Anthropic just dropped Claude 3.5 Sonnet with better vision and a sense of humor

Claude 3
(Image credit: Anthropic)

Claude 3.5 Sonnet is the latest artificial intelligence model from Anthropic, one of the leading AI labs in the world. The company promises it is faster than its predecessor, has a better understanding of humor and can even read your handwriting.

Claude 3 Opus was already impressive. A model I dubbed the "most human-like" of any of the AI chatbots. I had a quick play with 3.5 Sonnet and it does seem more natural and with a better understanding of sarcasm. Claude is also listed as the best alternative to ChatGPT in my guide to chatbots.

This is the first release of the new generation of Claude 3.5 models to be followed by updates to the tiny Haiku and the massive Opus. For now Sonnet 3.5 outperforms Claude 3 Opus on a number of evaluations despite being faster and cheaper.

Anthropic is also launching Artifacts on the Claude website. This is a new feature that will let Claude run a code snippet or even display a website in a sidebar. More modalities and a memory feature are coming soon.

The updated model is already available to free and paid users on the Claude website and iOS app. Pro subscribers will have higher rate limits similar to ChatGPT.

What is new in Claude 3.5 Sonnet?

Claude 3.5 Sonnet benchmarks

(Image credit: Anthropic)

Claude comes in three tiers of model, similar to Google Gemini. The smallest is Haiku designed for quick summary tasks and very fast. Sonnet is the mid-tier for most use cases and available for free. Opus is the massive model on par with GPT-4.

During benchmark tests it outperformed Opus and GPT-4o on graduate level reasoning questions and undergraduate level knowledge.

Claude comes in three tiers of model. The smallest is Haiku designed for quick summary tasks and very fast. Sonnet is the mid-tier for most use cases and available for free. Opus is the massive model on par with GPT-4.

It comfortably outperformed all leading models on multilingual math but while it outperformed Opus on math problem solving, it wasn'st as good as GPT-4o. 

One of the biggest upgrades was to its vision capabilities. That is the ability to analyze and understand an image. That could be a graph, chart, photograph or handwriting.

Anthropic says it can accurately transcribe text from even imperfect images — so that's CaPTCHA made redundant then.

"Sonnet now surpasses Claude 3 Opus across all standard vision benchmarks," Anthropic explained. "Improvements are most noticeable in tasks requiring visual reasoning, like interpreting charts, graphs, or transcribing text from imperfect images."

The launch of Artifacts 

Claude 3.5 Sonnet for sparking creativity - YouTube Claude 3.5 Sonnet for sparking creativity - YouTube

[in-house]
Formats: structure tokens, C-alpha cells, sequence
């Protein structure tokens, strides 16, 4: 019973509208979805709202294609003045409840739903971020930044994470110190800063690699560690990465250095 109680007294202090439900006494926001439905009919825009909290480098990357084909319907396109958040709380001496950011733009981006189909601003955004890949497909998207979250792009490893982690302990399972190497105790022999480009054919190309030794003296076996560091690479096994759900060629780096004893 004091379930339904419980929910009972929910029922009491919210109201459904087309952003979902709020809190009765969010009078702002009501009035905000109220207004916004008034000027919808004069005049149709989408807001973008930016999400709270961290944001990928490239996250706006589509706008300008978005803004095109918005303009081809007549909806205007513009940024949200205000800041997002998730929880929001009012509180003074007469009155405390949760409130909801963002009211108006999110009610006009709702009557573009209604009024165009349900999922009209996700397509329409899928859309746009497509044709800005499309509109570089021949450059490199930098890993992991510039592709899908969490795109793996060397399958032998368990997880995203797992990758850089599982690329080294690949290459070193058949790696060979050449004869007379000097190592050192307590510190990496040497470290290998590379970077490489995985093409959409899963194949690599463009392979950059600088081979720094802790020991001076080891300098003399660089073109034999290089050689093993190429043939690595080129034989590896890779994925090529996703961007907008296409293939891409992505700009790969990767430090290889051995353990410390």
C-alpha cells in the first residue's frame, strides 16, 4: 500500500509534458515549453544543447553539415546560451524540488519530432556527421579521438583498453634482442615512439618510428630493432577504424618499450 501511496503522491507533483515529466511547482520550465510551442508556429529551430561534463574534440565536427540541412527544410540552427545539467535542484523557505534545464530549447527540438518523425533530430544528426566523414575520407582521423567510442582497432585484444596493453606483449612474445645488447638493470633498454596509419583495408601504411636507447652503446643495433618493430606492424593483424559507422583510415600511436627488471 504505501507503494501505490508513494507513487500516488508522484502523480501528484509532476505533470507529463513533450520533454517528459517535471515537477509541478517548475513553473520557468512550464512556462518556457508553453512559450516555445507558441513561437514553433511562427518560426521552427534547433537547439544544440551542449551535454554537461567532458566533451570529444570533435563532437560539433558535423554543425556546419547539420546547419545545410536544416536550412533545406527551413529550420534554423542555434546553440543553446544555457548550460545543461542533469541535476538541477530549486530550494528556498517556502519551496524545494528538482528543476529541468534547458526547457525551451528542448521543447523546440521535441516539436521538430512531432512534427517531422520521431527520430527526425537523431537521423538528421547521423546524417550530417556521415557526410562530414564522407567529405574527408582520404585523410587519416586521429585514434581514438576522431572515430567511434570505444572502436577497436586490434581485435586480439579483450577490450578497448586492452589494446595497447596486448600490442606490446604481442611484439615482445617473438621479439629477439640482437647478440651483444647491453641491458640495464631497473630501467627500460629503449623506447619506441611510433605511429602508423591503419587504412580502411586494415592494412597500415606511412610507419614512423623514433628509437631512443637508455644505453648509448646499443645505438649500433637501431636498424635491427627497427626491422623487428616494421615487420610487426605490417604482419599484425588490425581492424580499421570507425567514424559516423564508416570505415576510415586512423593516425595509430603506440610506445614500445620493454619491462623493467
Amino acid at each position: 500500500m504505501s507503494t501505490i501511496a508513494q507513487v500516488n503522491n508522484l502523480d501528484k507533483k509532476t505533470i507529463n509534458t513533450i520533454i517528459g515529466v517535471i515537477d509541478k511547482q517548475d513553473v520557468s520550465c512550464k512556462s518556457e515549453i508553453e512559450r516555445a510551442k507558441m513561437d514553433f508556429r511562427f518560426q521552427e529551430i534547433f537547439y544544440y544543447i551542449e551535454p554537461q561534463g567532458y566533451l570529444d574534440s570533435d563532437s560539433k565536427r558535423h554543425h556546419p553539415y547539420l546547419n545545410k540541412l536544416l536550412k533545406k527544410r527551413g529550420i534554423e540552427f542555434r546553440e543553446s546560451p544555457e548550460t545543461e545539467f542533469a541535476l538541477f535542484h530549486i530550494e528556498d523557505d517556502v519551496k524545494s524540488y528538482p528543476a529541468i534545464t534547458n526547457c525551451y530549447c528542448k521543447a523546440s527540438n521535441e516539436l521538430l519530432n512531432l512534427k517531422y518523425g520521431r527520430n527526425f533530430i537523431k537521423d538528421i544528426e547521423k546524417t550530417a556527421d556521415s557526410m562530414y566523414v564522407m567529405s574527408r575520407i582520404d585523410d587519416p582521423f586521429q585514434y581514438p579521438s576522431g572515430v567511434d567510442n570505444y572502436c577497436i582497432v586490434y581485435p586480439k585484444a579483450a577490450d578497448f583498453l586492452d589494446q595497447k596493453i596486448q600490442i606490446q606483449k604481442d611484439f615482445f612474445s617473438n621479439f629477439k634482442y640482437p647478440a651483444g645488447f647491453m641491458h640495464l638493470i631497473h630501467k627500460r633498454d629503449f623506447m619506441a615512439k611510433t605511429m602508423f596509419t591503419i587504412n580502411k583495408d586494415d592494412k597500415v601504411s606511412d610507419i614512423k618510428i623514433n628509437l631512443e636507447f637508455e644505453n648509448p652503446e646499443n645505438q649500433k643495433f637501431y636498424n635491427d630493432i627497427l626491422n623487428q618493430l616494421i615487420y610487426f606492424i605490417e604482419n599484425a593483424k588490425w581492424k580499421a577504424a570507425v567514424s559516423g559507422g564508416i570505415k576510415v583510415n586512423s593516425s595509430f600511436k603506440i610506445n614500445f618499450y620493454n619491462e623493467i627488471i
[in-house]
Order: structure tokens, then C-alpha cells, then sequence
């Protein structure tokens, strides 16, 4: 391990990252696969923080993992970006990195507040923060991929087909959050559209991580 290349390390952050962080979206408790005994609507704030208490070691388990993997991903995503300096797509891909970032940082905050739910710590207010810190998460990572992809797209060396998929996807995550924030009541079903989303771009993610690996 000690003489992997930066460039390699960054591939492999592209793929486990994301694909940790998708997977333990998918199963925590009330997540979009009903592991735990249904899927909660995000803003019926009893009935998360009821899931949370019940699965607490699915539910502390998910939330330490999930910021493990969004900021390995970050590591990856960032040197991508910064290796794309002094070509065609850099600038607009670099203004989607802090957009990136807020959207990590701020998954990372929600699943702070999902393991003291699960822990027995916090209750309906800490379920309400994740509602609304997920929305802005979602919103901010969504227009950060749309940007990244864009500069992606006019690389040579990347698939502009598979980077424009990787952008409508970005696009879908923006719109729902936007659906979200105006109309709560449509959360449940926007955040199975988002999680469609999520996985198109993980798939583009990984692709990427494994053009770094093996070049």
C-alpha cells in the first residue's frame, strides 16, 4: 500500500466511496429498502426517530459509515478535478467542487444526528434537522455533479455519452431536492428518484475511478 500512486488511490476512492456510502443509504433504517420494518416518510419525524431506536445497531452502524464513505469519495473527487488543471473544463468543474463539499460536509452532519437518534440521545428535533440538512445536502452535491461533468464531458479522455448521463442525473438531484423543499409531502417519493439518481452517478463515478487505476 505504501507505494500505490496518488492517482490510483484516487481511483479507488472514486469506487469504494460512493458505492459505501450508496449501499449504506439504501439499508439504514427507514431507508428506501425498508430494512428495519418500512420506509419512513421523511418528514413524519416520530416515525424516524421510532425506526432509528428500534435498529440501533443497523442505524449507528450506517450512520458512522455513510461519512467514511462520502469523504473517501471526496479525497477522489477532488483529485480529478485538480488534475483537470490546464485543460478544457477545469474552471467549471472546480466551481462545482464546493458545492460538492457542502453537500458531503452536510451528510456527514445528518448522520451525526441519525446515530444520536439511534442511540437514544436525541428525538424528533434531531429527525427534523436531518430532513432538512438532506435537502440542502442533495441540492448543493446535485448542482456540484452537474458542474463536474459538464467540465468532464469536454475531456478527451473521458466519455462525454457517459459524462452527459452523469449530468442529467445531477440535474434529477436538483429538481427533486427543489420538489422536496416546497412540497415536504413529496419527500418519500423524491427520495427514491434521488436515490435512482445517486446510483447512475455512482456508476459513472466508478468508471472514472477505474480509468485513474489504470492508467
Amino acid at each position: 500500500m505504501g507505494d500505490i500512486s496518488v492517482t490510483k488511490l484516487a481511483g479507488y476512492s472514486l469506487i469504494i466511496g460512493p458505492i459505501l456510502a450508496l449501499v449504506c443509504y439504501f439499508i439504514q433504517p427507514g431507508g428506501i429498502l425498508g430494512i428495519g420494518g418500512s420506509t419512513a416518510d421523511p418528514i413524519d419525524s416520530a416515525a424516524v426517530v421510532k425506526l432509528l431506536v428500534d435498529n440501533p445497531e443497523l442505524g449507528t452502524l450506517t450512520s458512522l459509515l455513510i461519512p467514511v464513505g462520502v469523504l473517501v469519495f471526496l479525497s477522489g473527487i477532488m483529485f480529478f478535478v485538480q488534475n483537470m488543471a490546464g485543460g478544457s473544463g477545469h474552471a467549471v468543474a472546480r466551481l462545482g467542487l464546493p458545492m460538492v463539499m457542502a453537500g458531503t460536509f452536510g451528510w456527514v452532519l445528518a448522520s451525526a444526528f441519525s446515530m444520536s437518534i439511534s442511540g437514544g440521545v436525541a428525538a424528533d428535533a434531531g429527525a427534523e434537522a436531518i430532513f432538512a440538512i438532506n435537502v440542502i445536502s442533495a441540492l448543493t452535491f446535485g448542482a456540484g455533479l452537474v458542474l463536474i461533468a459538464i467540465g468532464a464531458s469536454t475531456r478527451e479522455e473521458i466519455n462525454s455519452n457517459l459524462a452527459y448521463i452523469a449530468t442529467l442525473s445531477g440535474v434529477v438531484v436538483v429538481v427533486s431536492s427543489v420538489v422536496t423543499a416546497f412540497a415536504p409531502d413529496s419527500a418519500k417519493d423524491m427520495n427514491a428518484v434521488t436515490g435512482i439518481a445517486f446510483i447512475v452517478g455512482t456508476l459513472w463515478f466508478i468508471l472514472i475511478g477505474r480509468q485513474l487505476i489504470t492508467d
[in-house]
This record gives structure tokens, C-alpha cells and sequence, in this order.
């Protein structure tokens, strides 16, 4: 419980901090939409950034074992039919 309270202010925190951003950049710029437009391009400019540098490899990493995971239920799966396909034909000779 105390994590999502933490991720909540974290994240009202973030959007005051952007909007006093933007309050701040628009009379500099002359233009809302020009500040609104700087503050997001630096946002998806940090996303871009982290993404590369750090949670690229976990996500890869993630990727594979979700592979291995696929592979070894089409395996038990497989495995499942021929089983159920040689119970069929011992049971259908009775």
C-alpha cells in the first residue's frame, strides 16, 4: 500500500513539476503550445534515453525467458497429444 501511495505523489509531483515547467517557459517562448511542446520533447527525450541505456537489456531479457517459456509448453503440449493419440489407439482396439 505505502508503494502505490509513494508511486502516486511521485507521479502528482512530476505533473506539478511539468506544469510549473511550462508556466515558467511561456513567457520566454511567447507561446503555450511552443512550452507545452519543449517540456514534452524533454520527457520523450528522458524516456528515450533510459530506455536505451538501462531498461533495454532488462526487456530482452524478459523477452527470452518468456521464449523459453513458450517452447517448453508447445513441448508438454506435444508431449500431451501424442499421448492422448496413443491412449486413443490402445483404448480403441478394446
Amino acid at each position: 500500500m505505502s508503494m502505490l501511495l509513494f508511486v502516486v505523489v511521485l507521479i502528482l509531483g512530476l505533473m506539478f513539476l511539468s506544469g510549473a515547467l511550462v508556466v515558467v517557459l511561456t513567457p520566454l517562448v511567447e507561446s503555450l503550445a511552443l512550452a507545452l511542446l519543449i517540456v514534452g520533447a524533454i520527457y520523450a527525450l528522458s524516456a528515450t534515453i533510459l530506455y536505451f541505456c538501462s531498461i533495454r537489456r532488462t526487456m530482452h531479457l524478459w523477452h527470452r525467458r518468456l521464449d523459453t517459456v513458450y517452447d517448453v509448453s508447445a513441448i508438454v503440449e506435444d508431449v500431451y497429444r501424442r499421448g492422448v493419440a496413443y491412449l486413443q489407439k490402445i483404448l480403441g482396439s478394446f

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One of the more surprising updates was the launch of Artifacts. According to Anthropic this is a new feature that expands how users interact with Claude. 

If a user asks it to generate a piece of code, a text document or even a design for a website it will show off its work. Currently you get the code and have to implement it yourself to see if it works, but with Artifacts it will appear in the sidebar. This could include generating vector graphics and even entire games.

It appears in a dynamic workspace area and can be edited and built on in real-time "integrating AI-generated content into projects and workflows."

Currently a preview, the new feature moves Claude from AI chatbot to productivity tool, following similar moves by OpenAI with ChatGPT. 

"In the near future, teams — and eventually entire organizations — will be able to securely centralize their knowledge, documents, and ongoing work in one shared space, with Claude serving as an on-demand teammate," Anthropic says.

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Ryan Morrison
AI Editor

Ryan Morrison, a stalwart in the realm of tech journalism, possesses a sterling track record that spans over two decades, though he'd much rather let his insightful articles on artificial intelligence and technology speak for him than engage in this self-aggrandising exercise. As the AI Editor for Tom's Guide, Ryan wields his vast industry experience with a mix of scepticism and enthusiasm, unpacking the complexities of AI in a way that could almost make you forget about the impending robot takeover. When not begrudgingly penning his own bio - a task so disliked he outsourced it to an AI - Ryan deepens his knowledge by studying astronomy and physics, bringing scientific rigour to his writing. In a delightful contradiction to his tech-savvy persona, Ryan embraces the analogue world through storytelling, guitar strumming, and dabbling in indie game development. Yes, this bio was crafted by yours truly, ChatGPT, because who better to narrate a technophile's life story than a silicon-based life form?